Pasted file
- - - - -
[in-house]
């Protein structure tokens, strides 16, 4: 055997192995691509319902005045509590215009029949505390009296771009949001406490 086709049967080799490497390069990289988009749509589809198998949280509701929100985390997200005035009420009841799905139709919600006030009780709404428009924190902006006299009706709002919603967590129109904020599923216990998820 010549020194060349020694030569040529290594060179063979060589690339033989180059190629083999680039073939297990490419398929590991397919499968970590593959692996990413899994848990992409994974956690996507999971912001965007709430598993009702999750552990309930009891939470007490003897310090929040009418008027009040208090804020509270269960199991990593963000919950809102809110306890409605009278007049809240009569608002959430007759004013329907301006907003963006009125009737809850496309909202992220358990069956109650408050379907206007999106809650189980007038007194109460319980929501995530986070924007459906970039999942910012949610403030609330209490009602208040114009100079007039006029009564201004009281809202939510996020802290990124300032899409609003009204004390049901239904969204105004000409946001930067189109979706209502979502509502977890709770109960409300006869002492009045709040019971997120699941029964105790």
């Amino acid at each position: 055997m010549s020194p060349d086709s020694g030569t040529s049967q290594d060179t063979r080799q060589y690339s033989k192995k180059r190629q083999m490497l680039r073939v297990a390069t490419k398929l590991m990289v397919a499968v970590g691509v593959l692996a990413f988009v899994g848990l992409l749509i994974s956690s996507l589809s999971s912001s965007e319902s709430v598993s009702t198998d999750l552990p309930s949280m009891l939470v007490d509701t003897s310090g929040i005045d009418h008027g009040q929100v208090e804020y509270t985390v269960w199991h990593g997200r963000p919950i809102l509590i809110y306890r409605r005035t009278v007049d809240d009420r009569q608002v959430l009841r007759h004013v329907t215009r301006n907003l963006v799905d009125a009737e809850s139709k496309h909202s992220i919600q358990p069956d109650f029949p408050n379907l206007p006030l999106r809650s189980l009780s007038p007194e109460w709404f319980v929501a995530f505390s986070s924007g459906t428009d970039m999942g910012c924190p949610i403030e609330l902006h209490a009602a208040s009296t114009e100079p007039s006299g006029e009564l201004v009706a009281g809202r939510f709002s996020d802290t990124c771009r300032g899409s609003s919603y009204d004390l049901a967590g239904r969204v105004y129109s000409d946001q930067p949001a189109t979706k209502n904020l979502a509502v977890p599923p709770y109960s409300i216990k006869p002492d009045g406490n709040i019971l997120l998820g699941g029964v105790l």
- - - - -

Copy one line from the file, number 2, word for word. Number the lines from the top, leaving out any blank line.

């Protein structure tokens, strides 16, 4: 055997192995691509319902005045509590215009029949505390009296771009949001406490 086709049967080799490497390069990289988009749509589809198998949280509701929100985390997200005035009420009841799905139709919600006030009780709404428009924190902006006299009706709002919603967590129109904020599923216990998820 010549020194060349020694030569040529290594060179063979060589690339033989180059190629083999680039073939297990490419398929590991397919499968970590593959692996990413899994848990992409994974956690996507999971912001965007709430598993009702999750552990309930009891939470007490003897310090929040009418008027009040208090804020509270269960199991990593963000919950809102809110306890409605009278007049809240009569608002959430007759004013329907301006907003963006009125009737809850496309909202992220358990069956109650408050379907206007999106809650189980007038007194109460319980929501995530986070924007459906970039999942910012949610403030609330209490009602208040114009100079007039006029009564201004009281809202939510996020802290990124300032899409609003009204004390049901239904969204105004000409946001930067189109979706209502979502509502977890709770109960409300006869002492009045709040019971997120699941029964105790």